The symptoms of the average cold last about one week. However, in roughly one out of every four cases, the illness lasts up to two weeks. Most of the severe symptoms that come with the flu finish within a week, however persons with the flu may not feel "back to normal" for another week or so.

What are the symptoms of respiratory anthrax?
Initial symptoms of respiratory (inhalational) anthrax are mild and not specific and may include muscle pain, fatigue, mild fever, and a nonproductive cough. A sore throat is occasionally present. After a few days, the symptoms progress to severe shortness of breath and chest pain.

Sneezing, runny nose, and nasal congestion are not symptoms of respiratory anthrax.

How do I know that my cold or flu symptoms are not caused by respiratory anthrax?
Persons with colds and the flu usually have sneezing, runny nose, and nasal congestion – persons with respiratory anthrax do not. The onset of influenza is rapid (less than half a day from well to bedridden) – the onset of the respiratory anthrax is slower.

Anthrax is an extremely rare infection in the absence of a known exposure. For instance, there were no reported cases of respiratory anthrax from 1980 through 2000;  there were only 18 reported cases in the United States from 1900 to 1980. In contrast, about 90 persons a year are killed in the US by lightning.

If I have cold or flu symptoms, when should I call my doctor?
Healthy persons with colds generally recover within a few weeks. However, the cold viruses can lead to a sinus or ear infection or bronchitis.

The most serious complication of influenza is pneumonia, which is an infection of the lungs. Pneumonia can be caused by the influenza virus itself, or by bacteria that are able to enter the lungs because natural defenses have been weakened by the flu.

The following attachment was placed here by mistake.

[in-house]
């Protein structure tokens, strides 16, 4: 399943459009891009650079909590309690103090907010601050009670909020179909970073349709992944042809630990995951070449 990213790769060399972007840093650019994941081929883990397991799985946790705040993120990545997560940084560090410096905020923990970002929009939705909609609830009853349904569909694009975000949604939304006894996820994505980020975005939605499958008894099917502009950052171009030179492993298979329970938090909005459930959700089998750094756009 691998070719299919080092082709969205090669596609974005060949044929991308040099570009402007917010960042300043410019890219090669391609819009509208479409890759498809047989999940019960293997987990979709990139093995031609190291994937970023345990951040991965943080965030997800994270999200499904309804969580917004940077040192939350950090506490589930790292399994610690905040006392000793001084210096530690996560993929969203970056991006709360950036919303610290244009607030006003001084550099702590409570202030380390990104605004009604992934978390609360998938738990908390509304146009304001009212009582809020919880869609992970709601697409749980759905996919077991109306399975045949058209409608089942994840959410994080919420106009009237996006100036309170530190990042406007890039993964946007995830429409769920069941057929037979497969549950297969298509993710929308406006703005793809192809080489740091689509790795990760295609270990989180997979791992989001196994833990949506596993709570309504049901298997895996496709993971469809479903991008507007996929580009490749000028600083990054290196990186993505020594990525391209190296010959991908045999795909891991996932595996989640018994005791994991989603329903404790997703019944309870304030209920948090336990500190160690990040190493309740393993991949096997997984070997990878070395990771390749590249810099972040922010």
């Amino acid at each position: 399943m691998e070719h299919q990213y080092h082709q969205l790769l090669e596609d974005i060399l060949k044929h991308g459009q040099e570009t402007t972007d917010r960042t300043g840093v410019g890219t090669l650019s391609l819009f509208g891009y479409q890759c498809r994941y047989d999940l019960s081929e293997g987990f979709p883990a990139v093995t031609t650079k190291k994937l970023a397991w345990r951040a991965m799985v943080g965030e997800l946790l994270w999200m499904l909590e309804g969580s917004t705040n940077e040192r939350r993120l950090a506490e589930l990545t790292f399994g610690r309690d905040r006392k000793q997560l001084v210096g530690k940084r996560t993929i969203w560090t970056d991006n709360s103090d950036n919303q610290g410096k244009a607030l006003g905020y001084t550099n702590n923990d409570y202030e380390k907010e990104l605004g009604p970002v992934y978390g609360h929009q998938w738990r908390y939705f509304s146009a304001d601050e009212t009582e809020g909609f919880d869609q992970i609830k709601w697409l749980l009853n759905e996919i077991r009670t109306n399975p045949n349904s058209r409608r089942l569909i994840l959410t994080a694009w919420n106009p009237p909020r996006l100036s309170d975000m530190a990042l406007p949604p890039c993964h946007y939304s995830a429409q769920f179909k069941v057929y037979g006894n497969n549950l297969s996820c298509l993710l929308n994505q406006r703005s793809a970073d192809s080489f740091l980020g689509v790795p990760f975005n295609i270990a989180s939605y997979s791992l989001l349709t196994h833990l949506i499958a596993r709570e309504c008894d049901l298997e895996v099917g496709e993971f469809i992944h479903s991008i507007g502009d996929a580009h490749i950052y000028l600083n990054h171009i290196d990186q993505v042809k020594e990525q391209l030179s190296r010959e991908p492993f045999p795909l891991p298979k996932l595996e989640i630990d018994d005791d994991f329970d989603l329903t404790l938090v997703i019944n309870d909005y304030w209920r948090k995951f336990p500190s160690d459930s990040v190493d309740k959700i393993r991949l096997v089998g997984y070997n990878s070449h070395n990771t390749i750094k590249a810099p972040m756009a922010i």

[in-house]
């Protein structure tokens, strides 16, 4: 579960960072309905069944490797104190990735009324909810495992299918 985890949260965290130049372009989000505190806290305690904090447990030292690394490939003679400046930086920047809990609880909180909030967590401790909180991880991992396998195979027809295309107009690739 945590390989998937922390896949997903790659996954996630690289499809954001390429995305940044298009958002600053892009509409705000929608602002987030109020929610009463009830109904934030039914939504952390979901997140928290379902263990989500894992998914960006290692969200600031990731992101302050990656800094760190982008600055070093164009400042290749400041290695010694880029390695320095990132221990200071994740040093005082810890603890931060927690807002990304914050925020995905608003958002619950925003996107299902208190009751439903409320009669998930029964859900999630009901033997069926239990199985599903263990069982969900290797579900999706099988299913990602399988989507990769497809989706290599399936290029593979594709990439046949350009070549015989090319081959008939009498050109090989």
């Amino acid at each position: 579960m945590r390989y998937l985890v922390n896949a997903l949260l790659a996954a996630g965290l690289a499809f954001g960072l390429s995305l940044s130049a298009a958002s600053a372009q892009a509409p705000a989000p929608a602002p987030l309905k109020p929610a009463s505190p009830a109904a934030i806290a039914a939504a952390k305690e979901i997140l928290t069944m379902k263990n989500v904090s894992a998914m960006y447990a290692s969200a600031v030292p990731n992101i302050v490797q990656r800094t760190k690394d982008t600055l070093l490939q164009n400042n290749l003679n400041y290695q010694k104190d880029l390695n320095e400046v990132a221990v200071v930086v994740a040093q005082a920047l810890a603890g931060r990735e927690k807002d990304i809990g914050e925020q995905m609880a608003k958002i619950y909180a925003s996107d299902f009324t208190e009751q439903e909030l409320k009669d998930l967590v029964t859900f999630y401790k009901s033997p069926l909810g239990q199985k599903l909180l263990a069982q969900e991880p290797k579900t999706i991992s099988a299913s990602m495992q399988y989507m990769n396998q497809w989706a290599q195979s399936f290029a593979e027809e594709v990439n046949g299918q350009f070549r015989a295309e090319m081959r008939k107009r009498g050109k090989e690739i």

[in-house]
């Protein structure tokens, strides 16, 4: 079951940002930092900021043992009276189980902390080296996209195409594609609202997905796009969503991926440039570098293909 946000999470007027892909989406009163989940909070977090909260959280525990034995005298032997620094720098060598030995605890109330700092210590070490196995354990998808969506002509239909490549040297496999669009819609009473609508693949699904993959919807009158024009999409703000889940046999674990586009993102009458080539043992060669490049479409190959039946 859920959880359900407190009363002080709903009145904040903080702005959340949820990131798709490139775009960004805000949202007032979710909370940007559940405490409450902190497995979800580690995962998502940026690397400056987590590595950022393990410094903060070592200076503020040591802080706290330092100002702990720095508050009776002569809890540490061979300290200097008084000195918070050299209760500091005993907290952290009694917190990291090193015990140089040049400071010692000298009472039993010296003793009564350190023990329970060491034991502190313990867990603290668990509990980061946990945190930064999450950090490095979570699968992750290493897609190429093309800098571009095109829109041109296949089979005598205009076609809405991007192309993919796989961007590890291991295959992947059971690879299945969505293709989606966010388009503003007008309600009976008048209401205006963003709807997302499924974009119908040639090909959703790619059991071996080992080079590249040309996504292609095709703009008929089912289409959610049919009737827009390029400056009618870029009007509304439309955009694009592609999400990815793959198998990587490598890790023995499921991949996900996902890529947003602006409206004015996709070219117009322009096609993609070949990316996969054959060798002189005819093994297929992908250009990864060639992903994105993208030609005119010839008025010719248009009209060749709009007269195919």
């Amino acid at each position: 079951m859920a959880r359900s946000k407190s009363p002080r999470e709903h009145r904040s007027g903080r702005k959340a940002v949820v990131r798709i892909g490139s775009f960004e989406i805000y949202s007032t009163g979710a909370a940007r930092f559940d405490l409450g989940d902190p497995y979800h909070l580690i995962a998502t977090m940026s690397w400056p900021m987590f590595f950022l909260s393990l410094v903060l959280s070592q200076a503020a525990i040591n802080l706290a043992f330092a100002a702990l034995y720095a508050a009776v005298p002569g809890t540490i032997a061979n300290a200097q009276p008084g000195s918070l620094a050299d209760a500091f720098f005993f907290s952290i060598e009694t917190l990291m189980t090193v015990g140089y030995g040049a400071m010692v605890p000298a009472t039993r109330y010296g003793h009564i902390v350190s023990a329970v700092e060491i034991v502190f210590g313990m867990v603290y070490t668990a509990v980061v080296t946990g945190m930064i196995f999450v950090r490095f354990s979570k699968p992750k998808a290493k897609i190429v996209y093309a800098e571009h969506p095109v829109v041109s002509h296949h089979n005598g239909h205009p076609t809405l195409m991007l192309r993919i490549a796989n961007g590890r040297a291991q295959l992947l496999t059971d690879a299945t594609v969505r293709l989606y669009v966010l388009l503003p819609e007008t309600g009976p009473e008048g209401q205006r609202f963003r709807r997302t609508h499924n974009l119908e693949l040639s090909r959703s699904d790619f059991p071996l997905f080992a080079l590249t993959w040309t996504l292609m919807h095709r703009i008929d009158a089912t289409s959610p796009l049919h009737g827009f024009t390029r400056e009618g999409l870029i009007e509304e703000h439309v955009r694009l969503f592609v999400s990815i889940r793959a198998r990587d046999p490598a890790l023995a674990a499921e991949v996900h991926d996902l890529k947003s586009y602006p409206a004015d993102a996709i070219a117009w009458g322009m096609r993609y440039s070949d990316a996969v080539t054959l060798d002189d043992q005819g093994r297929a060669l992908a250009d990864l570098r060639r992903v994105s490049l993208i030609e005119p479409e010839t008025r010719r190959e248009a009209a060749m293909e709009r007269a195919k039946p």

Patients with cold or flu symptoms should seek immediate medical attention if they develop any of the following symptoms:

  • Shortness of breath
  • Chest pain
  • Coughing up bloody or "rusty" sputum or phlegm
  • Mental confusion
  • Convulsions

Patients with the following symptoms should consult with their physician:

  • High fever (greater than 102 in children less than 5 or greater than 101 in persons 5 and older)
  • Severe headache
  • Sinus pain
  • Ear pain
  • A cough that becomes productive or lasts longer than 7 days.

Will it help my doctor to diagnose anthrax (in case I get a flu-like-illness) if I go ahead and get a flu shot?
Not really. While you can’t get the flu from the vaccine, influenza vaccine is not 100% protective, so some people who have been vaccinated will still develop influenza. If you have a flu-like illness, there are a number of tests that your doctor can perform to tell whether you have true influenza. These include some rapid influenza tests that can be done in the office as well as viral cultures which must be sent to a laboratory. Furthermore, specific treatment for influenza is available and if started within 48 hours of onset of illness, the treatment should reduce symptoms and complications.